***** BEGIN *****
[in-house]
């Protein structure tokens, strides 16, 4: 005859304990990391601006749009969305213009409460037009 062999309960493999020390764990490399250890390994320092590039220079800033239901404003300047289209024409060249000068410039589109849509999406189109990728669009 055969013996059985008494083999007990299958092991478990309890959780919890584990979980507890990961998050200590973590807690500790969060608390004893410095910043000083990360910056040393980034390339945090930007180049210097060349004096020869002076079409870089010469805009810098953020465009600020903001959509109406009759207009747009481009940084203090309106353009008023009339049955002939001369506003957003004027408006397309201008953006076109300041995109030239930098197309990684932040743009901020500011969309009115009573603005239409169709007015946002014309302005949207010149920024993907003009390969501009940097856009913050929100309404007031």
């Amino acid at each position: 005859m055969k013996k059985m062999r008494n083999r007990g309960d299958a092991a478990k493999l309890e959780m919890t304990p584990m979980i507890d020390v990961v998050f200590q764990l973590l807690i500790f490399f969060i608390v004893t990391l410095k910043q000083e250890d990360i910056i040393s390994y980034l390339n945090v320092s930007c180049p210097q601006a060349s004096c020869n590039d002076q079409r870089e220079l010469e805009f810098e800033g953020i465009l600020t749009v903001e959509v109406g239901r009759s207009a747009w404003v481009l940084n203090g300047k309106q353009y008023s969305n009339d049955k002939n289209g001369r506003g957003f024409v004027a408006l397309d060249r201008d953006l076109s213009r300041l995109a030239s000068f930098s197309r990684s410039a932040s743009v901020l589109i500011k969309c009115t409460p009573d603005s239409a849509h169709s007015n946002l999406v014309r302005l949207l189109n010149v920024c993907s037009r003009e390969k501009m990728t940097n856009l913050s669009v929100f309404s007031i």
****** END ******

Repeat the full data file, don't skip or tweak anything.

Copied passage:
[in-house]
């Protein structure tokens, strides 16, 4: 005859304990990391601006749009969305213009409460037009 062999309960493999020390764990490399250890390994320092590039220079800033239901404003300047289209024409060249000068410039589109849509999406189109990728669009 055969013996059985008494083999007990299958092991478990309890959780919890584990979980507890990961998050200590973590807690500790969060608390004893410095910043000083990360910056040393980034390339945090930007180049210097060349004096020869002076079409870089010469805009810098953020465009600020903001959509109406009759207009747009481009940084203090309106353009008023009339049955002939001369506003957003004027408006397309201008953006076109300041995109030239930098197309990684932040743009901020500011969309009115009573603005239409169709007015946002014309302005949207010149920024993907003009390969501009940097856009913050929100309404007031």
């Amino acid at each position: 005859m055969k013996k059985m062999r008494n083999r007990g309960d299958a092991a478990k493999l309890e959780m919890t304990p584990m979980i507890d020390v990961v998050f200590q764990l973590l807690i500790f490399f969060i608390v004893t990391l410095k910043q000083e250890d990360i910056i040393s390994y980034l390339n945090v320092s930007c180049p210097q601006a060349s004096c020869n590039d002076q079409r870089e220079l010469e805009f810098e800033g953020i465009l600020t749009v903001e959509v109406g239901r009759s207009a747009w404003v481009l940084n203090g300047k309106q353009y008023s969305n009339d049955k002939n289209g001369r506003g957003f024409v004027a408006l397309d060249r201008d953006l076109s213009r300041l995109a030239s000068f930098s197309r990684s410039a932040s743009v901020l589109i500011k969309c009115t409460p009573d603005s239409a849509h169709s007015n946002l999406v014309r302005l949207l189109n010149v920024c993907s037009r003009e390969k501009m990728t940097n856009l913050s669009v929100f309404s007031i």